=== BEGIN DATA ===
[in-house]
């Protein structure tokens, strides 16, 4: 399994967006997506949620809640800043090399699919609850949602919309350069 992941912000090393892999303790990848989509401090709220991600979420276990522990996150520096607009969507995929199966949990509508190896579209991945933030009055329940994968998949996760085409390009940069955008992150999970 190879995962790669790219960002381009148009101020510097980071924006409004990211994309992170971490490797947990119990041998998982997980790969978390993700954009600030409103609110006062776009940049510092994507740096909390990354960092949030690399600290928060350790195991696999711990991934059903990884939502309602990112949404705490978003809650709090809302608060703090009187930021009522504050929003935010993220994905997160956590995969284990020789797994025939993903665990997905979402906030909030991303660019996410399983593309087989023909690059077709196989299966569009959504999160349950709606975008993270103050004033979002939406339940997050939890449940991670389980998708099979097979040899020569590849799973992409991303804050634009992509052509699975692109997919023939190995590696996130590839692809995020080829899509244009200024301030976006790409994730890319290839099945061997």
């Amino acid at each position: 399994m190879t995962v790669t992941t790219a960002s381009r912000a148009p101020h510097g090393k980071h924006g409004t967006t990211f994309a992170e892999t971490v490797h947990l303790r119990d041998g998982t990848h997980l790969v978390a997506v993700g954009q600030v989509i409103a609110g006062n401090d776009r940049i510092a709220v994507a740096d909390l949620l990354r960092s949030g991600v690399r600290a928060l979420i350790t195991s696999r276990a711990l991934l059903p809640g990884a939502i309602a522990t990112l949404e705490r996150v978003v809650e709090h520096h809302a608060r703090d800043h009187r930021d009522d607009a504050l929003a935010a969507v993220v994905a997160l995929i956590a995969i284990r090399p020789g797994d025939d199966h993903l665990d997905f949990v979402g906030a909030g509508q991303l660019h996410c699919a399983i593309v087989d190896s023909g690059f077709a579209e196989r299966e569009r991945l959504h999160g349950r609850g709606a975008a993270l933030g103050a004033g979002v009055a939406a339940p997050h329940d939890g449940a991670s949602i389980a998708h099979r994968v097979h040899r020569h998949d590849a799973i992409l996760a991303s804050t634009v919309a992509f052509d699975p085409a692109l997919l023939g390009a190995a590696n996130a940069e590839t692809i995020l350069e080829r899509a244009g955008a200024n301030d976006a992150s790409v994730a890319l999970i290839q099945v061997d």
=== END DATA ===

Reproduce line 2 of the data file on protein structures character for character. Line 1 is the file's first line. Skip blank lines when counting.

């Protein structure tokens, strides 16, 4: 399994967006997506949620809640800043090399699919609850949602919309350069 992941912000090393892999303790990848989509401090709220991600979420276990522990996150520096607009969507995929199966949990509508190896579209991945933030009055329940994968998949996760085409390009940069955008992150999970 190879995962790669790219960002381009148009101020510097980071924006409004990211994309992170971490490797947990119990041998998982997980790969978390993700954009600030409103609110006062776009940049510092994507740096909390990354960092949030690399600290928060350790195991696999711990991934059903990884939502309602990112949404705490978003809650709090809302608060703090009187930021009522504050929003935010993220994905997160956590995969284990020789797994025939993903665990997905979402906030909030991303660019996410399983593309087989023909690059077709196989299966569009959504999160349950709606975008993270103050004033979002939406339940997050939890449940991670389980998708099979097979040899020569590849799973992409991303804050634009992509052509699975692109997919023939190995590696996130590839692809995020080829899509244009200024301030976006790409994730890319290839099945061997």